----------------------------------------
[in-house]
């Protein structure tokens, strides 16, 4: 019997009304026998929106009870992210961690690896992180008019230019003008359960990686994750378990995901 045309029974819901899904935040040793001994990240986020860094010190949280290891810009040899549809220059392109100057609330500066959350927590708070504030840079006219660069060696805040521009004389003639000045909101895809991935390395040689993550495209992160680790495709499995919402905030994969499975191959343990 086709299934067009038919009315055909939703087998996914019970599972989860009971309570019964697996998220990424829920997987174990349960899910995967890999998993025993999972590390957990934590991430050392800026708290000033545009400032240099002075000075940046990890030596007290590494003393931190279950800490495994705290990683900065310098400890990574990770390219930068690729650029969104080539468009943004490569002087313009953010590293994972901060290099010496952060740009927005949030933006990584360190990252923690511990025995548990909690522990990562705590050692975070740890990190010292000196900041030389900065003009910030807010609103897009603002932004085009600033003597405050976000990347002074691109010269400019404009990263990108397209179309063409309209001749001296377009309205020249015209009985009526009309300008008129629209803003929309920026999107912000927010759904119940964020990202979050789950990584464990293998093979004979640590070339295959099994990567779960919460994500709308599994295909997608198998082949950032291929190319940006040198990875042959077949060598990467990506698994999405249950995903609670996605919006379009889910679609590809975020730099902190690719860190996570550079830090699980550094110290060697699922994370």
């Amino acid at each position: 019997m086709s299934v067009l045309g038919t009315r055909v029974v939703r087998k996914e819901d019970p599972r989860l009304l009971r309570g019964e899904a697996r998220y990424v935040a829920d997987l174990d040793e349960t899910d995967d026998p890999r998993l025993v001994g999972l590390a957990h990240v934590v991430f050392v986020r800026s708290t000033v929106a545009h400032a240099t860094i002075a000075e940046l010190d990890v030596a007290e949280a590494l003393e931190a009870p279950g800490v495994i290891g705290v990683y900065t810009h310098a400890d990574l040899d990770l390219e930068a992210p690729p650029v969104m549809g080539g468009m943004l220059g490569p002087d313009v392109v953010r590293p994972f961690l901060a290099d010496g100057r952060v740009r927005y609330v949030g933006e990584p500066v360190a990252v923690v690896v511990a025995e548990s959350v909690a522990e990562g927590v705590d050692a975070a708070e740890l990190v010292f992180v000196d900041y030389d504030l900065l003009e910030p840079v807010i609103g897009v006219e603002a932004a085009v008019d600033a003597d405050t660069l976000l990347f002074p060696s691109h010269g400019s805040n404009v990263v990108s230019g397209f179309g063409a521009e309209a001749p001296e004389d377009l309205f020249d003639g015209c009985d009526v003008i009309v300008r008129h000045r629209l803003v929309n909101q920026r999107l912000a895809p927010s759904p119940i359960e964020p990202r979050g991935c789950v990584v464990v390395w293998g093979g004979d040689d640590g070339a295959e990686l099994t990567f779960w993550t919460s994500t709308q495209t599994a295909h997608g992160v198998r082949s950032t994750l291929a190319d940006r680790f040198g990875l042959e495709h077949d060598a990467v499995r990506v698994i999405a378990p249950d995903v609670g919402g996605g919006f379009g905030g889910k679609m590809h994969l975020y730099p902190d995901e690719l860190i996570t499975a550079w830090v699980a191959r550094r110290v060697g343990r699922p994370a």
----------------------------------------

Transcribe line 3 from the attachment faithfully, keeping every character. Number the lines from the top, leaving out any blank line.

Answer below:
């Amino acid at each position: 019997m086709s299934v067009l045309g038919t009315r055909v029974v939703r087998k996914e819901d019970p599972r989860l009304l009971r309570g019964e899904a697996r998220y990424v935040a829920d997987l174990d040793e349960t899910d995967d026998p890999r998993l025993v001994g999972l590390a957990h990240v934590v991430f050392v986020r800026s708290t000033v929106a545009h400032a240099t860094i002075a000075e940046l010190d990890v030596a007290e949280a590494l003393e931190a009870p279950g800490v495994i290891g705290v990683y900065t810009h310098a400890d990574l040899d990770l390219e930068a992210p690729p650029v969104m549809g080539g468009m943004l220059g490569p002087d313009v392109v953010r590293p994972f961690l901060a290099d010496g100057r952060v740009r927005y609330v949030g933006e990584p500066v360190a990252v923690v690896v511990a025995e548990s959350v909690a522990e990562g927590v705590d050692a975070a708070e740890l990190v010292f992180v000196d900041y030389d504030l900065l003009e910030p840079v807010i609103g897009v006219e603002a932004a085009v008019d600033a003597d405050t660069l976000l990347f002074p060696s691109h010269g400019s805040n404009v990263v990108s230019g397209f179309g063409a521009e309209a001749p001296e004389d377009l309205f020249d003639g015209c009985d009526v003008i009309v300008r008129h000045r629209l803003v929309n909101q920026r999107l912000a895809p927010s759904p119940i359960e964020p990202r979050g991935c789950v990584v464990v390395w293998g093979g004979d040689d640590g070339a295959e990686l099994t990567f779960w993550t919460s994500t709308q495209t599994a295909h997608g992160v198998r082949s950032t994750l291929a190319d940006r680790f040198g990875l042959e495709h077949d060598a990467v499995r990506v698994i999405a378990p249950d995903v609670g919402g996605g919006f379009g905030g889910k679609m590809h994969l975020y730099p902190d995901e690719l860190i996570t499975a550079w830090v699980a191959r550094r110290v060697g343990r699922p994370a």